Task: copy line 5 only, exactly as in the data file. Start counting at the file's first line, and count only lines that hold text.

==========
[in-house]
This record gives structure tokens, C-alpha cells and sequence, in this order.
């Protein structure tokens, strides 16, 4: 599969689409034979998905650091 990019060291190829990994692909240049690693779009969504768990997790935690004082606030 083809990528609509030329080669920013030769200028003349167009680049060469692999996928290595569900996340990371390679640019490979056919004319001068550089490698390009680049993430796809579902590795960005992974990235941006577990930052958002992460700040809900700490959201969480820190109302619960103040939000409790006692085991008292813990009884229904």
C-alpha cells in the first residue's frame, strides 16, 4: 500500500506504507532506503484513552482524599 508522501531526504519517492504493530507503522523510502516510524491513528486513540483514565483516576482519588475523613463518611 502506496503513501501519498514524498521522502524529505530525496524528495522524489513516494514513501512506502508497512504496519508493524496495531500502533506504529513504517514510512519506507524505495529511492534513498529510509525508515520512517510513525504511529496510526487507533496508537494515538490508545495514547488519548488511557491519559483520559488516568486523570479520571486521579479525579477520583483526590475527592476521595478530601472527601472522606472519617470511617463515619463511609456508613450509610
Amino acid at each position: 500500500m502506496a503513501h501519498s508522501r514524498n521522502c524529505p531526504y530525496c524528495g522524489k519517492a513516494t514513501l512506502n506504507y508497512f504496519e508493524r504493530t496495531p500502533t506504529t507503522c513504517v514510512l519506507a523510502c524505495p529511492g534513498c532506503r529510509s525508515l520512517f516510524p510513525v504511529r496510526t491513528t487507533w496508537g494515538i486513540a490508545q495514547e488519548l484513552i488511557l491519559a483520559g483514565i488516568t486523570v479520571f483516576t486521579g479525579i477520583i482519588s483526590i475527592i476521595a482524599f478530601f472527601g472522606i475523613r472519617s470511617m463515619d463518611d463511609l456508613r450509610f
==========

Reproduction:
Amino acid at each position: 500500500m502506496a503513501h501519498s508522501r514524498n521522502c524529505p531526504y530525496c524528495g522524489k519517492a513516494t514513501l512506502n506504507y508497512f504496519e508493524r504493530t496495531p500502533t506504529t507503522c513504517v514510512l519506507a523510502c524505495p529511492g534513498c532506503r529510509s525508515l520512517f516510524p510513525v504511529r496510526t491513528t487507533w496508537g494515538i486513540a490508545q495514547e488519548l484513552i488511557l491519559a483520559g483514565i488516568t486523570v479520571f483516576t486521579g479525579i477520583i482519588s483526590i475527592i476521595a482524599f478530601f472527601g472522606i475523613r472519617s470511617m463515619d463518611d463511609l456508613r450509610f